'He was rescued from a near-death bus collision at two weeks,' writes Scott. 'Our niece was in India and saw him about to be hit. She saved him, raised him there for a few months, and flew him back to the US. We took him in when he was about four months.'

Here's his puppy album with photos of him in India and in the US. There are lots of adorable photos of him, so more of his adult pictures will follow in a second post. He's so cute, it was tough to choose just a few!


Photos: Scott Berry and family
Olympia WA

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Tuesday, July 26, 2016


Look at this beautiful INDog! So elegant, and I love tricolours!

She was born in Chaudi in South Goa, very near Palolem. She was adopted as a pup by Hillevi Sjödén and lives with her in Norway.

'Ester was found abandoned as a puppy in Chaudi,' writes Hillevi. 'When we found her she was only about three or four weeks old according to the vet.'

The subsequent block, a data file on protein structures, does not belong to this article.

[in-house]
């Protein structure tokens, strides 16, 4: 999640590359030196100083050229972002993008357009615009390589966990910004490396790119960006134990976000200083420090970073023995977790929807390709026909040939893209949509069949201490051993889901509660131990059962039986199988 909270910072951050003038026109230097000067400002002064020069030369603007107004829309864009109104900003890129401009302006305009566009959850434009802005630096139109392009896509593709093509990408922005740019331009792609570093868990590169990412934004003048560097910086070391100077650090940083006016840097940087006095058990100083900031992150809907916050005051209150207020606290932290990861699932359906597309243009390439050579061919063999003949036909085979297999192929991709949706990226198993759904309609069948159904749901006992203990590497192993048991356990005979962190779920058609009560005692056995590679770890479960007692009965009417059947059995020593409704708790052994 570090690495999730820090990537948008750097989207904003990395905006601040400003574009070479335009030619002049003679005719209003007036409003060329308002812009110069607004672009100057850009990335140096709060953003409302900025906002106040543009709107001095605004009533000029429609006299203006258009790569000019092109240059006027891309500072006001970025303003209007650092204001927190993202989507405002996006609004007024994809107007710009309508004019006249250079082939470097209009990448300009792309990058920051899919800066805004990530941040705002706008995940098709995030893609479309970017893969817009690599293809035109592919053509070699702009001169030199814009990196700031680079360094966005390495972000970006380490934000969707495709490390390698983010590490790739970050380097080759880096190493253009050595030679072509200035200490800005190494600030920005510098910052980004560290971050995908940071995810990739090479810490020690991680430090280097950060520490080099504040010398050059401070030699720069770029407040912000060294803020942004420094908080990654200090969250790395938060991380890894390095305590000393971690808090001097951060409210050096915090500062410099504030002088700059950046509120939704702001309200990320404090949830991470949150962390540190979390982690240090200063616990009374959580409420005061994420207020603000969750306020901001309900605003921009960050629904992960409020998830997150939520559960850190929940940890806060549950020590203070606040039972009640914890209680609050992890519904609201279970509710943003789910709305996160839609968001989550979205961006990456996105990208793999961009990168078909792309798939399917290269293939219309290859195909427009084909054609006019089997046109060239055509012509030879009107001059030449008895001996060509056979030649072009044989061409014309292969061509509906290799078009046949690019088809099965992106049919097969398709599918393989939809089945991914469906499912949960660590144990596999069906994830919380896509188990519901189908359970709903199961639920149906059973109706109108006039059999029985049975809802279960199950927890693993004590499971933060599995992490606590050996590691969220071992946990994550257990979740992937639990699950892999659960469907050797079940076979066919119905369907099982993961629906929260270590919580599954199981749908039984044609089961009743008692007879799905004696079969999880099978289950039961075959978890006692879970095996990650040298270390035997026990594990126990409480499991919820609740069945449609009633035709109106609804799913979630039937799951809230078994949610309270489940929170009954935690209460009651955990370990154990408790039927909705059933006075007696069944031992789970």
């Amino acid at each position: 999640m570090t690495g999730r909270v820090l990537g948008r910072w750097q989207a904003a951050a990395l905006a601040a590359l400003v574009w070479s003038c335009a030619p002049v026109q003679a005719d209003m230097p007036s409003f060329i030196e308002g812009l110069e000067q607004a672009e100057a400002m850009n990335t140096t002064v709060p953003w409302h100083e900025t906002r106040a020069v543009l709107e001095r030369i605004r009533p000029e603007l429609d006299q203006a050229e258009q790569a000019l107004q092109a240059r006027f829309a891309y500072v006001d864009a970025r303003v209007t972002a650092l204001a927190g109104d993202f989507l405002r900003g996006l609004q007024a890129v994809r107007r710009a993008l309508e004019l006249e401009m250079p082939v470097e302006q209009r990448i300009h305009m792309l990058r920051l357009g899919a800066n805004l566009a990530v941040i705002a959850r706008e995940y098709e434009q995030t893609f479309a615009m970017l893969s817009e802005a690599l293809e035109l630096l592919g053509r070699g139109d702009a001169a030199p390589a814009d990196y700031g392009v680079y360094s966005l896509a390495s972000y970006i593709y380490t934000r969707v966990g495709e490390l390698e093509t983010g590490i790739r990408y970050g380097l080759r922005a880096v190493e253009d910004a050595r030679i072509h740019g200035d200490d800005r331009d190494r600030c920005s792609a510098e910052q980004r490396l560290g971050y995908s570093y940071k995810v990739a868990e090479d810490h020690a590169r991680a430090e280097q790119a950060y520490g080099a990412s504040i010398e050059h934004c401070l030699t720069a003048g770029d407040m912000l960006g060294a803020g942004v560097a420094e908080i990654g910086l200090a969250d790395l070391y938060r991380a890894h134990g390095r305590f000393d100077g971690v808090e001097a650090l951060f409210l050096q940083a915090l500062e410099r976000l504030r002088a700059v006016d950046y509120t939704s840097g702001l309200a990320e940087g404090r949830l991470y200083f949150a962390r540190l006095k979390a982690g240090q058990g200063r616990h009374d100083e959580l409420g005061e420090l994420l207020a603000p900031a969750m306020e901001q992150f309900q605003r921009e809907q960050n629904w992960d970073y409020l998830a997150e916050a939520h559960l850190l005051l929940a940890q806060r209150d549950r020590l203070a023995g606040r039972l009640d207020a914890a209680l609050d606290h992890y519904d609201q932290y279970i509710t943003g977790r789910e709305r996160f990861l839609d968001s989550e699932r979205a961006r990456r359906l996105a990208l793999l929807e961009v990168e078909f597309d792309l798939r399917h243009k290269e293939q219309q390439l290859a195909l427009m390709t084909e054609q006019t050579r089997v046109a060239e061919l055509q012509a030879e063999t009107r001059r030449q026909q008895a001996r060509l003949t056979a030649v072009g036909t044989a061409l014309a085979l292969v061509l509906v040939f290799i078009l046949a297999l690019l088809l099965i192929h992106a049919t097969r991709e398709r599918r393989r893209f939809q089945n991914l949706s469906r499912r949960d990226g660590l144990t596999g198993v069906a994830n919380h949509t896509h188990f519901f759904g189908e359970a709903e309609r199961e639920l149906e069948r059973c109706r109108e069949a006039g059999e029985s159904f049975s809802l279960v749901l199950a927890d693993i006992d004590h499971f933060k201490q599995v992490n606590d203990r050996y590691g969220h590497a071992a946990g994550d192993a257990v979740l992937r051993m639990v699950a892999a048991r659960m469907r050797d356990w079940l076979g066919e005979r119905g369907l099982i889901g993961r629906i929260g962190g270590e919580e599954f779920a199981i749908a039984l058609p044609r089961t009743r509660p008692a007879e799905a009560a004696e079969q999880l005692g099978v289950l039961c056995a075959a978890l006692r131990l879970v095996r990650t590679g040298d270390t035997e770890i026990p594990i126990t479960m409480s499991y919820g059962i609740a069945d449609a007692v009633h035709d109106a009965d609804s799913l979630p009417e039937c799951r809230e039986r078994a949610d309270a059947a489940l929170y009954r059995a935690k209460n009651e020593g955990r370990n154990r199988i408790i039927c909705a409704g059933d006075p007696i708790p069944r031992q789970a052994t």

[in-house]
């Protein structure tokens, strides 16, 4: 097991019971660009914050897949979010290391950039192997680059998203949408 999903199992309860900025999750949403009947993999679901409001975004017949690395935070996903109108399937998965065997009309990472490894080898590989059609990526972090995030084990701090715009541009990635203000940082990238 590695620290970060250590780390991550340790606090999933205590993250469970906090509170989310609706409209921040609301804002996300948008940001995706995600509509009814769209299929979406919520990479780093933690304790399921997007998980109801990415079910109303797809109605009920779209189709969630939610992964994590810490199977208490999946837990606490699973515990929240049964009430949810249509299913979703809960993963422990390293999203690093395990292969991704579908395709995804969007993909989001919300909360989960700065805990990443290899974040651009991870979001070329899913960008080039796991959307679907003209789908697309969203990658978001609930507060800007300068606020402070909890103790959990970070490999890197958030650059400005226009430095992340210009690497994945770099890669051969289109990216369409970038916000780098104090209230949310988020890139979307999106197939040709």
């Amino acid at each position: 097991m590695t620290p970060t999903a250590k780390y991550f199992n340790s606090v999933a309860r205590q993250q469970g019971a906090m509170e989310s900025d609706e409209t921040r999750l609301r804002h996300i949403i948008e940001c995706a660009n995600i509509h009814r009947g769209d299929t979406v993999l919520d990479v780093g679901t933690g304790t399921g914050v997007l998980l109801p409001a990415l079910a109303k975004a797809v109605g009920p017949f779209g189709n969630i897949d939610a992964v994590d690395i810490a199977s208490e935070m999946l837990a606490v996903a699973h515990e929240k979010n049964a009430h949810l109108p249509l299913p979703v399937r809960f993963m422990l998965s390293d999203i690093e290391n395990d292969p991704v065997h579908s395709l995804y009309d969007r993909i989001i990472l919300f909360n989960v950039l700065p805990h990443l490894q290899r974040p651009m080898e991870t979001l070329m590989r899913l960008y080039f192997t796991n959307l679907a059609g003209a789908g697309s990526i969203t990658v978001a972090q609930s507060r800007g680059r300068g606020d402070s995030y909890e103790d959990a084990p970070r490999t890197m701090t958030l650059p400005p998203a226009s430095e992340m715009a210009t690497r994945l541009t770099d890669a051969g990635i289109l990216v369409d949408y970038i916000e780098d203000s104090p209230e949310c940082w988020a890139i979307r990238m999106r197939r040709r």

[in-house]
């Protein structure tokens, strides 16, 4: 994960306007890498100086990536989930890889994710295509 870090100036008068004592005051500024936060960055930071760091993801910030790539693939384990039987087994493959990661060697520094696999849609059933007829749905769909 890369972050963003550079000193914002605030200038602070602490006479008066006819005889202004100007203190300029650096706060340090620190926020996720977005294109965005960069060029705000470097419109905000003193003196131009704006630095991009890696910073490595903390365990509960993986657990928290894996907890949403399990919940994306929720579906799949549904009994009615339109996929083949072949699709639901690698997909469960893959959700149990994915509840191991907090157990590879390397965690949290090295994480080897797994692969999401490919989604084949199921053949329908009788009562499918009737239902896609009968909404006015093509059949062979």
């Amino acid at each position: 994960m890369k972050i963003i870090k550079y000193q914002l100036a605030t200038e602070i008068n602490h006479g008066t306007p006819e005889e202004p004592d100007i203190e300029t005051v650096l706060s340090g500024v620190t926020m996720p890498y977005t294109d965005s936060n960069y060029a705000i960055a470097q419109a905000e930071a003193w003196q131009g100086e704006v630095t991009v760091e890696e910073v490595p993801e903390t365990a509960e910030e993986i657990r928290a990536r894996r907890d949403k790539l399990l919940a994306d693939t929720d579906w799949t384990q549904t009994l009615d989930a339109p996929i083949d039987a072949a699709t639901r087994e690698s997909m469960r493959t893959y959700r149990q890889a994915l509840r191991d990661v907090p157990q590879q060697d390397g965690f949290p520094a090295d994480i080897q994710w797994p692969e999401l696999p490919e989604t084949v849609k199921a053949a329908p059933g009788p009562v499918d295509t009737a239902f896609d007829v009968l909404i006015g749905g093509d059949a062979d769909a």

She was a very brave and curious puppy!

'I took care of her during my four-month long stay, found a family to take care of her for a couple of months while I had to return to Norway to earn money, so I could go back and take her home with me.

She has now been here in Norway for almost two years, and she is the sweetest, funniest dog ever!

Adopting her was the best decision I've ever made. She brings so much joy into my life.'

People often tell me she is so beautiful, and ask what kind of breed she is... I started to google around about Indian breeds and found pariah dogs, which I think looked a lot like my Ester! Not that the breed is that important to me, but it's always fun to know a little bit more about your dog!

Here are some pictures of her!'

Chuck the cat is an excellent sleeping buddy!

Here's the whole pack sniffing in the neighbourhood!

Photos and text: Hillevi Sjödén

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Thursday, July 21, 2016


Say hello to Kuttush, an adorable INDog-mix with the cutest batwing ears! 

Kuttush lives in Bhopal with Meghna Ghatak. She sent in a heartfelt story about her love of dogs and life with her puppy. 
Some excerpts:

'As a kid, the best thing about getting to school was my routine encounter with the love and friendship of numerous street dogs. I wouldn't take vans or buses made available to me but instead chose to walk in the trail of street dogs. Everyone had declared me pariah along with the dogs I associated with. Little did people know then that dogs, be it street or 'pedigree', were the best remedy for the scars left behind by bullies.